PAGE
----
Episode 5: Identity

by | Dec 29, 2022

The Samantha Leith Podcast WEB Episode 5

Episode Description

In this episode of The Samantha Leith Podcast we take a look at our Identity, understanding and loving ourselves exactly as we are. Taken from episodes 18-22 of The Samantha Leith Show.

Show Notes


Hi. Welcome to this week’s episode of the Samantha Leith Show with me, Samantha Leith. This month, we’re frolicking around that wonderful part of us, known as our identity. One of the greatest gifts you can give yourself is to understand exactly who you are and to love it. There’s no right or wrong answer, no right or wrong identity. Only you. So let’s have a look at what makes us, us.



What exactly is identity? Is it a mask we wear? A cloak we put on? Values our parents gave us? The stars we’re born under? Labels we’re given? Experiences that haunt us? A collection of the known and the unknown? I’m going with that fabulous combination that is nature and nurture, an incredible gift that we have as humans to develop as we walk through the streets of life. It’s who we are. Our names and every little piece that makes us, us. It’s fact and fantasy. From the moment of conception, the seeds of our identity are planted, growing as we do, changing with the weather, yet remaining strong in their roots, steadfast on the parts of us which we know to be 100% true to us.

Even the once thought of unchangeable parts of our identity, like gender, are now more fluid. Our knowing of who we are, at a deeper level, can override the physicality of what we were born as. People embracing what were once traits that left them as fodder in a circus line up, and showing the world with great pride who they really are, beards and all. It’s wonderful. The world is truly a melting pot of people. And I truly believe that this will get easier and easier, in spite of the few that walk the earth rejecting that which isn’t how they see perfect.

Okay, I’m going to get off my soapbox now. Where was I?



What is identity? Some very wise minds have looked into identity over the years. Two I’ll touch on here are Erik Erikson and Sigmund Freud. Erik broke it down into eight stages or cycles of psychosocial theory. Trust versus mistrust, which is our infancy. Autonomy versus shame and doubt, early childhood. Initiative versus guilt, preschool. Industry versus inferiority, when we’re school age. Identity versus confusion, adolescence. Intimacy versus isolation, that young adulthood bit. Generativity versus stagnation, middle adulthood. And integrity versus despair, when we reach maturity.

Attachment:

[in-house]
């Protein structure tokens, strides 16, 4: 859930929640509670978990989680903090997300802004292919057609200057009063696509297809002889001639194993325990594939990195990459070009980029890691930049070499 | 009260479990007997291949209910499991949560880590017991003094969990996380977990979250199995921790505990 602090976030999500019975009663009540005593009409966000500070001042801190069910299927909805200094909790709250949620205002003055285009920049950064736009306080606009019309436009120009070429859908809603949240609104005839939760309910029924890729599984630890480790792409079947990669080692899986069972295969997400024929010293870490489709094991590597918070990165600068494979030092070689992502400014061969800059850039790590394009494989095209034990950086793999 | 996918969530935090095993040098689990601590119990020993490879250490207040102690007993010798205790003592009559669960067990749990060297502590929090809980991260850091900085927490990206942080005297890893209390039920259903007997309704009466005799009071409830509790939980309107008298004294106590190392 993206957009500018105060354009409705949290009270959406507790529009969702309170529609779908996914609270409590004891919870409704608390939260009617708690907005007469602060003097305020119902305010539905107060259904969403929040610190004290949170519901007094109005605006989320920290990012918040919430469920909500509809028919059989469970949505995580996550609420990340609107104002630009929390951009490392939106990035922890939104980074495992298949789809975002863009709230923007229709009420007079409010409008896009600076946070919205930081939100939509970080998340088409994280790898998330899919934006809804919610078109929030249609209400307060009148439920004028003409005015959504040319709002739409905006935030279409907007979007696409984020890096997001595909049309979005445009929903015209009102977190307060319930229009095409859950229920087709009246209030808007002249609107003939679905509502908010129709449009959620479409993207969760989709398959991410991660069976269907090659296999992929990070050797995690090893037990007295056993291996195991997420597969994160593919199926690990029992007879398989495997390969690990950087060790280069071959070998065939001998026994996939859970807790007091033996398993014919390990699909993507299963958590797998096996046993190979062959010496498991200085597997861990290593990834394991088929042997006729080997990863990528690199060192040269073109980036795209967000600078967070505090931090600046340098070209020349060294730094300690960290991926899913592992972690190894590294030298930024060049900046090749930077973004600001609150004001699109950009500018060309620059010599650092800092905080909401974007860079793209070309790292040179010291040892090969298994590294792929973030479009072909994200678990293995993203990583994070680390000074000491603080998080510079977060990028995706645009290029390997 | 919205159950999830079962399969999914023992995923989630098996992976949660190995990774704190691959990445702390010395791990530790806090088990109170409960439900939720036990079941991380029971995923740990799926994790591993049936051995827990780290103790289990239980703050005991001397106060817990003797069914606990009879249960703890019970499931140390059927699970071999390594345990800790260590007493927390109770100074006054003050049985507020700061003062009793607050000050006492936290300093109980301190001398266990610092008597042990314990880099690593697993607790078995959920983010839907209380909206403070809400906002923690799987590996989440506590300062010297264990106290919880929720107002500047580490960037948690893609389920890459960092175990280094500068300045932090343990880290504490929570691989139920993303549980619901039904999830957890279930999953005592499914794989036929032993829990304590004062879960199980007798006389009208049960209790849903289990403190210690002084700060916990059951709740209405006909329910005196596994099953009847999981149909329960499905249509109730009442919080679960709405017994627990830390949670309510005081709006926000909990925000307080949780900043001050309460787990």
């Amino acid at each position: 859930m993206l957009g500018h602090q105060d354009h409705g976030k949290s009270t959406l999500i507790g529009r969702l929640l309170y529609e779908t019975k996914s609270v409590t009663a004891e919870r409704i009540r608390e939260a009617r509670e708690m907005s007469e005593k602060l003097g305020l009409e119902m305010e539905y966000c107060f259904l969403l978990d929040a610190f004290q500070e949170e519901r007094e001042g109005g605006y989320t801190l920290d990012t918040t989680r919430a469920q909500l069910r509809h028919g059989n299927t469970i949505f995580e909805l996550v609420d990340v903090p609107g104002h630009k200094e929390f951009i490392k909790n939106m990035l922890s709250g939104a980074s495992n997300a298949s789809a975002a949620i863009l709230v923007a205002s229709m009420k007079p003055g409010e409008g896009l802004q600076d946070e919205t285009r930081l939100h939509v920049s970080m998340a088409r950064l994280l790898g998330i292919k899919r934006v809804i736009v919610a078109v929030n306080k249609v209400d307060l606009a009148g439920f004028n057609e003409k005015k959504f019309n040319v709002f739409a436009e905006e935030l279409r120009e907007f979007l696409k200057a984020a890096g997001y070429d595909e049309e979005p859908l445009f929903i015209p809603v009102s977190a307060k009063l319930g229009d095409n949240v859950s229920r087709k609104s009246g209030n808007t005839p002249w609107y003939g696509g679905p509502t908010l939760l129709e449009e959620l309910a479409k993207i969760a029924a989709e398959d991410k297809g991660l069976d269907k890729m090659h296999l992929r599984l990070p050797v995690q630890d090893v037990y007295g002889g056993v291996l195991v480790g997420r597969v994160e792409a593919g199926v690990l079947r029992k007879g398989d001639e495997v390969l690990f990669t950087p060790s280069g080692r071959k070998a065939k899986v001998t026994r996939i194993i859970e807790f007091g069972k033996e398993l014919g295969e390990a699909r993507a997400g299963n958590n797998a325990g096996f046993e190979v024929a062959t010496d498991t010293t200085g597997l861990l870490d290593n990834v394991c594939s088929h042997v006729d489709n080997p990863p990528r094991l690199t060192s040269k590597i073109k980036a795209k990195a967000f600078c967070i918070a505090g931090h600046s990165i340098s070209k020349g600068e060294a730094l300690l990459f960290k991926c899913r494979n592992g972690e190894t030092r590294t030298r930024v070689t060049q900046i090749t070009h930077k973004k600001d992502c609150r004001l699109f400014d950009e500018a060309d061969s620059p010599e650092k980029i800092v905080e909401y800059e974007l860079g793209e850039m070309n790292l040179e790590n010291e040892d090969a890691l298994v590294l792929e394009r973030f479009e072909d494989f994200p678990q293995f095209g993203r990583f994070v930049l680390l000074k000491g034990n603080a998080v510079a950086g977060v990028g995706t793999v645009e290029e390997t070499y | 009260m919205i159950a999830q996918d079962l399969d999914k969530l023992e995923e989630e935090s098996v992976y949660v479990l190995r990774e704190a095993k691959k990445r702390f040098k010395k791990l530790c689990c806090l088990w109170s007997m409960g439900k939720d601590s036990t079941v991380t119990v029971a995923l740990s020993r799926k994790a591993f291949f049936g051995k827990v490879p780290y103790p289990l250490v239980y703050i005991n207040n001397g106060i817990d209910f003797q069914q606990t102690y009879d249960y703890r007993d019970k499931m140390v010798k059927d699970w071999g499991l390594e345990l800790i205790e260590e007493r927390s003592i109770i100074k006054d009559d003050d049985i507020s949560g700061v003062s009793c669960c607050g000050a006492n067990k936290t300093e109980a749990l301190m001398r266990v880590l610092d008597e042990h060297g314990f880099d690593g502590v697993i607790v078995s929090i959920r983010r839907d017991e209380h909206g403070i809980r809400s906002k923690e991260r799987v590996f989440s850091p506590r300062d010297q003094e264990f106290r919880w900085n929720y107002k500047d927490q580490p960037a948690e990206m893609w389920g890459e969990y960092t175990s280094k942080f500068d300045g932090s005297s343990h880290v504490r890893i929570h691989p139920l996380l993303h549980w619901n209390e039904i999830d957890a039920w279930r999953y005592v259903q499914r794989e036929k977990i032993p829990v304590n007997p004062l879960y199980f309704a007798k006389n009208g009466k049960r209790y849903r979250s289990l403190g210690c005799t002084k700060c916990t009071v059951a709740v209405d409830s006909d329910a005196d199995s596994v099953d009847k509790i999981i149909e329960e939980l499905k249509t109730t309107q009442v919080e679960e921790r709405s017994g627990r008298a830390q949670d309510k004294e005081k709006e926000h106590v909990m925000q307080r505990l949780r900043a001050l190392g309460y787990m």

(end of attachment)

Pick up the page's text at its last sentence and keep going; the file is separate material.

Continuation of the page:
Each stage building onto the next, brick by brick, with conflict, important events, and outcomes, giving us the skills we need to move on to the next, giving us an ego identity, which allows us to merge all those different versions of us into one fabulous whole us.

Freud’s theory was that we were three parts, the id, ego, and super ego. And it’s, perhaps, one of the most enduring theories of all time. We develop, at different stages of our lives, these systems within each of us. People have looked at it as the ego being the sensible part of us, and acts a guide between our super ego, our angel side, and our id, the devilish twist.

The id commands our primitive and often irrational thinking desires and urges. There’s no reality here, and it’s usually selfish by nature.

The super ego, on the other hand, is where our values and morals live, where those lessons from the world around us, from our parents to greater society, are kept. They give us our moral compass, and that unconscious voice of conscious.

These parts of our identity are held together by our ego, or as Freud said, that part of the id, which has been modified by the direct influence of the external world. It’s our conscious personality, where we know what we are thinking. Sometimes, this wise, rational general of ours is weak, and allows the pleasure seeking id to rule the roost. And it can be part of our greatest self discovery to master our ego.

The truth is, I can’t tell you who you are, what your identity is. Nobody can. All anyone can do is to guide you, help you to discover and love who you are, so you can be extraordinary. So, let’s go.



They call me Sammy. Okay, not many people actually call me Sammy, but there’s a trend at the moment going around where we do videos about all the different things we’re called. And I love it to form part of this month’s stuff on identity, because we put on all these different characters. So it’s fricking hilarious and fun that the internet is just full, at the moment, with people stepping into these crazy guises and identities that we actually all have. Actually, I encourage you, go do one. Go make a reel or a TikTok on this and tag me in it.



Mirriam-Webster defines identity as the distinguishing character or personality of an individual, the relation established by the psychological identification, the condition of being the same with something described or asserted, the sameness of essential generic character in different instances. But that doesn’t answer what’s in this identity menu for us, at all.

Is it the same for all of us? It’s one of the most important questions we’ll ever face. Who am I?

A great number of scholars, philosophers, psychologists, religions, and more, held firm in the belief that we are immaterial souls or pure egos. John Locke stated that personal identity is a matter of psychological continuity, regardless of whose theory you want to go with. It’s still a matter of self discovery and creation. The formation of who we are, brick by brick, from birth till death, and we’ll leave what happens after death till another discussion.

Some of the following pieces of our identity are given, like ethnicity. Others, we choose, like our career. And then there’s those that are at our core, our values, gender, age, sexuality, ethnicity, religion, language, physical attributes, social class, education, location, relationships, passions, values, beliefs, career, family tree, principles, emotions, talents, skills, character, interests, tendencies. The list goes on, your goals, your dreams. All of these pieces, and so many more that I haven’t named, help us to become who we are, who we identify as. Add into the mix, the ancient wisdoms, like Western astrology or the Chinese Zodiac, and you have some other dimensions to look at and to understand.